Aperture Gallery and Bookstore547 West 27th StreetNew York, NY
On the occasion of the paperback edition of The Edge of Vision, author Lyle Rexer will moderate a panel discussion with contemporary photographers Jessica Eaton, David Mitchell, Yamini Nayar, and Mitch Paster. These artists, whose work all involves some form of abstraction, were not included in The Edge of Vision, and are of varying ages and genders, with very different artistic practices. The discussion will assess the growing importance of abstract practices, especially among younger photographers. The examination of their work will provide vivid examples of how far this aspect of photography has developed in the four years since The Edge of Vision was first published. Rexer will present a brief introduction and images of the four artists’ work, followed by a Q&A with the panelists.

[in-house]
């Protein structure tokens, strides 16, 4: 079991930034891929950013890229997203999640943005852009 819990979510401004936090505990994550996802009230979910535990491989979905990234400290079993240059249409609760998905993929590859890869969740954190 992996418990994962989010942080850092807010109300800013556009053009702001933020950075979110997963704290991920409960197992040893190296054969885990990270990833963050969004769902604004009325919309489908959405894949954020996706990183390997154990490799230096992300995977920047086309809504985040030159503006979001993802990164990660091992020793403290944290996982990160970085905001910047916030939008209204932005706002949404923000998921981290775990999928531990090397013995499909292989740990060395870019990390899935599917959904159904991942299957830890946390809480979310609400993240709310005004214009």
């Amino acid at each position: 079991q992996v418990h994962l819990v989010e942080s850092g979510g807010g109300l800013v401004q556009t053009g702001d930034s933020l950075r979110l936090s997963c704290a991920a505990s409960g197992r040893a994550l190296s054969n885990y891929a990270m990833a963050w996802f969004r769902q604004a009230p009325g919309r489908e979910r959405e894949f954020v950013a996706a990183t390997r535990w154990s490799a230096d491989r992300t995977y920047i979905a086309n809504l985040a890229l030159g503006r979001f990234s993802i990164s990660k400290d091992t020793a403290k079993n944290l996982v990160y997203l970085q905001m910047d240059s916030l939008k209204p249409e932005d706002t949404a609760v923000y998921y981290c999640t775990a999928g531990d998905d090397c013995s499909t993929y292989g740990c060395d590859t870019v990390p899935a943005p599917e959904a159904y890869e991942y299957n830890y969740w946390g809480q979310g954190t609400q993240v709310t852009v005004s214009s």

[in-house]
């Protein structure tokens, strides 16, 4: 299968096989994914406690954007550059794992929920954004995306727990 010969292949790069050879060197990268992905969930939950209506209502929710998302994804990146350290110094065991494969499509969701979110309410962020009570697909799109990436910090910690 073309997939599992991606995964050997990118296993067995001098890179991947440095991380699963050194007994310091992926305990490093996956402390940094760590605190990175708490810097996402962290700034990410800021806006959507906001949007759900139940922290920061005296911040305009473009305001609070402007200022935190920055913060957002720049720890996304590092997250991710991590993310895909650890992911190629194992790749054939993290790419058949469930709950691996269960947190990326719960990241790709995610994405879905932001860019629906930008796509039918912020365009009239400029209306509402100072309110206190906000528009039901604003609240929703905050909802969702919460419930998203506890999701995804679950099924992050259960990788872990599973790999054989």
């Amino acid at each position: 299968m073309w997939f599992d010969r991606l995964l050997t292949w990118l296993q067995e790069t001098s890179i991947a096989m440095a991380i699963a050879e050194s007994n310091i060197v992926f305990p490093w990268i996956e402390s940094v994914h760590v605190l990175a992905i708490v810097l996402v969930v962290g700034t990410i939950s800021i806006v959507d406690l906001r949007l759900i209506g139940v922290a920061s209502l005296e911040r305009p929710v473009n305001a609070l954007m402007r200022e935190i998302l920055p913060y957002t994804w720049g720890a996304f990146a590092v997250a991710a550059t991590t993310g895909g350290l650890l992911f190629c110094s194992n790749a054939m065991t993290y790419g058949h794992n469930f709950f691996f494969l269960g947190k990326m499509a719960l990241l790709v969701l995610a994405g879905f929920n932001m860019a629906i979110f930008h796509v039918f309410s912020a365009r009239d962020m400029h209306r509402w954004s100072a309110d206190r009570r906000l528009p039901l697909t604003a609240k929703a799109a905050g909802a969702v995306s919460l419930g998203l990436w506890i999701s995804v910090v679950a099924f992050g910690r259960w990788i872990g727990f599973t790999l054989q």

This panel is part of the New Work series at Aperture.
Lyle Rexer (editor) is a New York–based independent writer and critic. His previous books include Photography’s Antiquarian Avant-Garde (2002) and How to Look at Outsider Art (2005); he contributed an interview with Chuck Close and Bob Holman to A Couple of Ways of Doing Something (Aperture, 2006), and is the author of The Edge of Vision (Aperture, 2010).
Pleased to find out I have work in this exhibition at the Akron Art Museum in Ohio. Now on view until January 2014.
With a Trace: Photographs of Absence
On View July 27, 2013—January 26, 2014
Akron, Ohio—With a Trace: Photographs of Absence, on view at the Akron Art Museum July 27, 2013—January 26, 2014, is comprised of ethereal images culled from the collection of the Akron Art Museum with additions from Northeast Ohio collectors Fred and Laura Ruth Bidwell. The exhibition showcases works by a multigenerational, international selection of photographers including Christopher Bucklow, Margaret De Patta, Adam Fuss, Alison Rossiter, Hiroshi Sugimoto and Minor White, among others. Organized by Senior Curator Ellen Rudolph, the exhibition features photographs created between 1939 and 2010.